My Dad


In the 16 days since my Dad died, so much has happened in the world.  So much that he won’t ever know and all I want to do is talk to him about it all, hear his opinion.  I was in Foyles today and saw three books I want to recommend to him.  I watched Springwatch last week and picked up my phone to tell him about a nature webcam they recommended.   I will never see him laugh at Alan Partridge again, or swear at bad drivers, or play fight with his dogs, or do any of the multitude of things he was made of.

I can’t tell him things anymore, so all of my thoughts just sit in my head, nowhere to release them to.  It’s one of the many things that I am struggling with in the wake of his unexpected death.  The 30+ years that I have had with my Dad have just not been enough.  I still have so much I want to talk to him about.  It’s absurd.

His 2016 was 3 months spent in ICU, then a respiratory ward, a month or so at home, and then back into a cardiac unit.  His second stay was supposedly for something relatively easy to fix, and that’s what we were waiting for.  Things were so ‘easy’ that my Dad insisted that Husband and I went on holiday – I jokingly requested that he put any drama on hold for the week that we were away, and he promised that he would because there was no drama to be had.

My Mum and I had been to visit him in the afternoon.  He was grumpy, eating his lunch, talking to me all about the Monaco Grand Prix.  Standard Dad behaviour.  I went home, out to dinner at the in-laws, and that’s where I got the phone call that he was dying.  I still don’t really understand what happened, and I need to find out more, but there’s time for that.  He died in hospital which was not how he wanted to die.  Not how I wanted him to die.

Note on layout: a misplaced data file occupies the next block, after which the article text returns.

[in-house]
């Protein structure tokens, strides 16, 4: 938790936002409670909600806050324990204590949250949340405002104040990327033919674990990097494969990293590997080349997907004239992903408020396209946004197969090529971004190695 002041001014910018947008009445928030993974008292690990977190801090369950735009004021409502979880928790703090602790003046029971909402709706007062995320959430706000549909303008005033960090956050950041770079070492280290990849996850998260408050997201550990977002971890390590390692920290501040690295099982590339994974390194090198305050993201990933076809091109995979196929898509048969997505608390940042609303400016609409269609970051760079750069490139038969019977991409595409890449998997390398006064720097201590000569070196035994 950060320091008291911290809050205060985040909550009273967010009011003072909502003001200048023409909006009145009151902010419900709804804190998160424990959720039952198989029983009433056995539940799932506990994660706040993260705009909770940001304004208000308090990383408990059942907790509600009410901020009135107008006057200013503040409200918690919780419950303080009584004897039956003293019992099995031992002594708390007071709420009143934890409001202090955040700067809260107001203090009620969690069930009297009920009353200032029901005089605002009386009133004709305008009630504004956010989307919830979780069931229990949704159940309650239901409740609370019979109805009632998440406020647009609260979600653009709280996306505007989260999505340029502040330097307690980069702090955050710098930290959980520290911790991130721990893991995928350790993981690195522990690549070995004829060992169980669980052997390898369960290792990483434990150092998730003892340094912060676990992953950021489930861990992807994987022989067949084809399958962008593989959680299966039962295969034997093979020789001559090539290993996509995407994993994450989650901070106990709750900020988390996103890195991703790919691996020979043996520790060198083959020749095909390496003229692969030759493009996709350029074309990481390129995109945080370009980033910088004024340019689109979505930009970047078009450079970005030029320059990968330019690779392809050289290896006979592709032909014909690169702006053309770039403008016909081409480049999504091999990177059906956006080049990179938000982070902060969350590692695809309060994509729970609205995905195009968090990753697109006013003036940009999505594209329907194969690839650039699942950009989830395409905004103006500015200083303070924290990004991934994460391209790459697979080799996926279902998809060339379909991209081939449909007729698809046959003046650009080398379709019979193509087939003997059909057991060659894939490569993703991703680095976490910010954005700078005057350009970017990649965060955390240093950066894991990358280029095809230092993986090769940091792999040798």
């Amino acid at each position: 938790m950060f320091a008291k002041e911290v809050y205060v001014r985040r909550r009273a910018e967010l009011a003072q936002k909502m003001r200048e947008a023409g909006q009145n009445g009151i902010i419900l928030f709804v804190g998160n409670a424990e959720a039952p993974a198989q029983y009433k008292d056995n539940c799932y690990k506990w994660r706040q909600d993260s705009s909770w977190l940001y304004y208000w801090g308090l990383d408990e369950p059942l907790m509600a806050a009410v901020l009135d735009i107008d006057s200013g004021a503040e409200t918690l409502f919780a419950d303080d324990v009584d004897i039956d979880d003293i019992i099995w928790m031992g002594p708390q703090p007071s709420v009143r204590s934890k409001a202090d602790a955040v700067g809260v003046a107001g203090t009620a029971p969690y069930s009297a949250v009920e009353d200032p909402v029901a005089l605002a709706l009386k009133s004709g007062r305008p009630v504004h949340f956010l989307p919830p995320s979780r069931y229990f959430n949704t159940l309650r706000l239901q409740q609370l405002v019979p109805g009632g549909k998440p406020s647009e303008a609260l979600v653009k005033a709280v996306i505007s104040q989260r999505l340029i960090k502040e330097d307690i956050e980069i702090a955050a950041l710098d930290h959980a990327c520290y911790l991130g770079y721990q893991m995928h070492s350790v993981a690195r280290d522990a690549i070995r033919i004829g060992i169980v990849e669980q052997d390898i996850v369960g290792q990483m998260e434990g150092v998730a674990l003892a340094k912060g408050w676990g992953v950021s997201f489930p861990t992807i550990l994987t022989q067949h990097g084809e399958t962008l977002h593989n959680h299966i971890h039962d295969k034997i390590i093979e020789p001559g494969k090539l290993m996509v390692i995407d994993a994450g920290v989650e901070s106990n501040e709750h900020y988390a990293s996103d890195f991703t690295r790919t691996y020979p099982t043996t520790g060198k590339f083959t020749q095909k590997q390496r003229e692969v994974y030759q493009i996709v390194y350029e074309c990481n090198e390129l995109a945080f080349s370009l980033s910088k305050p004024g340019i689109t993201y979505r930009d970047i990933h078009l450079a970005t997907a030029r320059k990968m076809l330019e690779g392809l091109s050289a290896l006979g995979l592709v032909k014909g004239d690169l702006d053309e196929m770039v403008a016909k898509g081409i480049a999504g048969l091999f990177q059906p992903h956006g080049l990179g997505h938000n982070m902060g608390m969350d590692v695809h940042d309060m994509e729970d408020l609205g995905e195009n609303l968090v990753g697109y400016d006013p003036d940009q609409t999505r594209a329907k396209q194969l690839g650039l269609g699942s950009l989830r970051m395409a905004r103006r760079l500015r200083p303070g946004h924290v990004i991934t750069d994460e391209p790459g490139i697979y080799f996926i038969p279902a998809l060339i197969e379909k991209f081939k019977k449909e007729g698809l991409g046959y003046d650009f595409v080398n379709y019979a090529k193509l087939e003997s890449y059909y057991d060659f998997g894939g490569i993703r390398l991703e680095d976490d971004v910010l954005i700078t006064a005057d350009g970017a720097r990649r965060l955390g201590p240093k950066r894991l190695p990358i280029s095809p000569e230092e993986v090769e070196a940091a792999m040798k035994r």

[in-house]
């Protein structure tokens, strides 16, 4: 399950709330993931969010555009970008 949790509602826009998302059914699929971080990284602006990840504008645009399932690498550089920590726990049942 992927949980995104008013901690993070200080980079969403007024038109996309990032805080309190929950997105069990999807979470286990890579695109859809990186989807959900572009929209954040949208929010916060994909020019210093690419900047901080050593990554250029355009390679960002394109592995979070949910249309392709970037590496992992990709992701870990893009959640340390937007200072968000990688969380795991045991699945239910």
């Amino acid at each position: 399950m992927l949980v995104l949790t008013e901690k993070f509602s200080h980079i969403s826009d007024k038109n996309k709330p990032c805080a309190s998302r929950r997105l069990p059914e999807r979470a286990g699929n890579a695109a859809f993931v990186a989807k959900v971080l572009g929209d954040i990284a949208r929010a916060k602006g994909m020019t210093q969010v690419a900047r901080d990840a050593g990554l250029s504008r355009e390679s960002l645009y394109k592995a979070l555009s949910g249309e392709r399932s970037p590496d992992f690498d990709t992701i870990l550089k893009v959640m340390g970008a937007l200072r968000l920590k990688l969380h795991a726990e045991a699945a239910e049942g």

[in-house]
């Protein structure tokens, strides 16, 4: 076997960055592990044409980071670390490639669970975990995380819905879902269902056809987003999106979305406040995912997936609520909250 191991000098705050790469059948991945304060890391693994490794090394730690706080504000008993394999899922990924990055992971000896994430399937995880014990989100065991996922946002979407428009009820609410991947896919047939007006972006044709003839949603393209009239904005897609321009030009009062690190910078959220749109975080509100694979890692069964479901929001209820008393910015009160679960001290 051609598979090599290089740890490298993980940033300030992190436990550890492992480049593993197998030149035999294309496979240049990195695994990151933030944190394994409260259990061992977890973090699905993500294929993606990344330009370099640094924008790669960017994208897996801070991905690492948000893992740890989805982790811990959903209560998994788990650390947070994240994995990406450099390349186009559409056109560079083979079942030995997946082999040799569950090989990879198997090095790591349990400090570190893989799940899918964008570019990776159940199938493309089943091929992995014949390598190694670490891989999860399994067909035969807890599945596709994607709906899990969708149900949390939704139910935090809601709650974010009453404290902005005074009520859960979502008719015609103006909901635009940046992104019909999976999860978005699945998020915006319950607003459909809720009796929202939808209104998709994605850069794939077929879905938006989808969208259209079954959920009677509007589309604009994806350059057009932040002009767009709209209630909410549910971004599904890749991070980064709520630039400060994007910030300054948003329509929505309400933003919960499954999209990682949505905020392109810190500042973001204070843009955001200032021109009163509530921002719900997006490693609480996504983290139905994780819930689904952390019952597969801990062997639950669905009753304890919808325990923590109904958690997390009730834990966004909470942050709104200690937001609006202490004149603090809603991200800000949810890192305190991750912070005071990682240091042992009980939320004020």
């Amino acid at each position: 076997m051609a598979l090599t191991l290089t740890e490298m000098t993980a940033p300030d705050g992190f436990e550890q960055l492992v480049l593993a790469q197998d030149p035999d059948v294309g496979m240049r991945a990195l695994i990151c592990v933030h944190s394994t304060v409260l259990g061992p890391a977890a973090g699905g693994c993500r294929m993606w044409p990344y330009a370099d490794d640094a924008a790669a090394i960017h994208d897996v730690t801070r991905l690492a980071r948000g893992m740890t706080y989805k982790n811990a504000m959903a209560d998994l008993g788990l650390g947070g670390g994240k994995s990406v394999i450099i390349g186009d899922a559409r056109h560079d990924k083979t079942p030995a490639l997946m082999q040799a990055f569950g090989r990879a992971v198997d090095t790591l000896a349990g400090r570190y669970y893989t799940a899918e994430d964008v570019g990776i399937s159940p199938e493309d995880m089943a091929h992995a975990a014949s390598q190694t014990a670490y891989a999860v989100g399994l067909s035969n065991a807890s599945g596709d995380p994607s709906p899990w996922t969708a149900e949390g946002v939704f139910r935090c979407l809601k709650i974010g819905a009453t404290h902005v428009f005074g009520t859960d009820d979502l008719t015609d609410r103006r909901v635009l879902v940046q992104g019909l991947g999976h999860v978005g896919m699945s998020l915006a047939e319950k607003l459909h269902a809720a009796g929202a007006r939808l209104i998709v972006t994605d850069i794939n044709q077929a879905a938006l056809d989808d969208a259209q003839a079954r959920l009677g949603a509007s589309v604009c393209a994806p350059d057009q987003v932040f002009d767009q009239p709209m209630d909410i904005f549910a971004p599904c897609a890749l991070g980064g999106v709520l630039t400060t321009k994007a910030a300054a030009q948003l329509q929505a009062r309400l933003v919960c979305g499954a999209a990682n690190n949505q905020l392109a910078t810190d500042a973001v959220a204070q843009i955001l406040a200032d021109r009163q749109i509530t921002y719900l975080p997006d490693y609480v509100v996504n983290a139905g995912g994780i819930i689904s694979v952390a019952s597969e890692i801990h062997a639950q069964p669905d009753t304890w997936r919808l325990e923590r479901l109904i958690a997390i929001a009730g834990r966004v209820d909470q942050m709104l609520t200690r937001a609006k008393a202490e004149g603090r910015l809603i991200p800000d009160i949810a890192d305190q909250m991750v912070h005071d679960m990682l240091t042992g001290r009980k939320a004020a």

At his Humanist funeral yesterday, the celebrant (who was wonderful) said that there has never been anyone like him, and there will never again be anyone like him.  Not to go all “everyone is a special unique snowflake”, but I feel that way about our relationship as well.  No one is really able to understand what I’ve lost because no one else had the same relationship.  My Dad was my Dad – he meant something different to my brother, my Mum, my husband, my sister-in-law.  And I’m certainly not saying that they’re not hurting as much as I am because I know they are, but it’s just different.

The thought that keeps me awake at night at the moment is that I will never again get to make him laugh.  It was one of my biggest joys – that my Dad thought I was funny.  He didn’t get to laugh much at all in the last month of his life and that is such a crime.  His huge booming laugh, the tears that streamed down his face with hysteria, the infectious and mischievous giggling that got higher and higher in pitch.  The warmth that came from his laughter.  I am overwhelmed to the point of breathlessness at the thought of not feeling that warmth again.

I wasn’t ready for him to not be here.  I don’t think I ever will be ready.  I just still have so much I want to talk to him about.

I didn’t realise this until he’d gone.

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